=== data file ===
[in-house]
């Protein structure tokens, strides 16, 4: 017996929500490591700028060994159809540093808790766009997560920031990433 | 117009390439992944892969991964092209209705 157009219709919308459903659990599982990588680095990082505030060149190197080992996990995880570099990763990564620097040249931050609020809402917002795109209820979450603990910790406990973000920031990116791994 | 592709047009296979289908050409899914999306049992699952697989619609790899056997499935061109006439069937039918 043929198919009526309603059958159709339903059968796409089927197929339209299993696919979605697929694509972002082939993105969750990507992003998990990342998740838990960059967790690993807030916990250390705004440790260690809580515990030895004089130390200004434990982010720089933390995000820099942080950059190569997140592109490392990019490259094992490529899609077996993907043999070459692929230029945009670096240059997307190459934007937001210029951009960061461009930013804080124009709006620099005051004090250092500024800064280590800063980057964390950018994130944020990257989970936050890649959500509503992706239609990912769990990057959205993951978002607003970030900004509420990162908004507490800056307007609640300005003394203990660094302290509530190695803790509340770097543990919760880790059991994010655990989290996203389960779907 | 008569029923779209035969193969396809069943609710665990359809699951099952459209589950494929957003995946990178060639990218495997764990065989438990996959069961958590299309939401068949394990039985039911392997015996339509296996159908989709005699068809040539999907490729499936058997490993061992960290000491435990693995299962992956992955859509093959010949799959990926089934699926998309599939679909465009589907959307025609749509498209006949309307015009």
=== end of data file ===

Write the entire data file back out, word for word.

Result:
[in-house]
């Protein structure tokens, strides 16, 4: 017996929500490591700028060994159809540093808790766009997560920031990433 | 117009390439992944892969991964092209209705 157009219709919308459903659990599982990588680095990082505030060149190197080992996990995880570099990763990564620097040249931050609020809402917002795109209820979450603990910790406990973000920031990116791994 | 592709047009296979289908050409899914999306049992699952697989619609790899056997499935061109006439069937039918 043929198919009526309603059958159709339903059968796409089927197929339209299993696919979605697929694509972002082939993105969750990507992003998990990342998740838990960059967790690993807030916990250390705004440790260690809580515990030895004089130390200004434990982010720089933390995000820099942080950059190569997140592109490392990019490259094992490529899609077996993907043999070459692929230029945009670096240059997307190459934007937001210029951009960061461009930013804080124009709006620099005051004090250092500024800064280590800063980057964390950018994130944020990257989970936050890649959500509503992706239609990912769990990057959205993951978002607003970030900004509420990162908004507490800056307007609640300005003394203990660094302290509530190695803790509340770097543990919760880790059991994010655990989290996203389960779907 | 008569029923779209035969193969396809069943609710665990359809699951099952459209589950494929957003995946990178060639990218495997764990065989438990996959069961958590299309939401068949394990039985039911392997015996339509296996159908989709005699068809040539999907490729499936058997490993061992960290000491435990693995299962992956992955859509093959010949799959990926089934699926998309599939679909465009589907959307025609749509498209006949309307015009």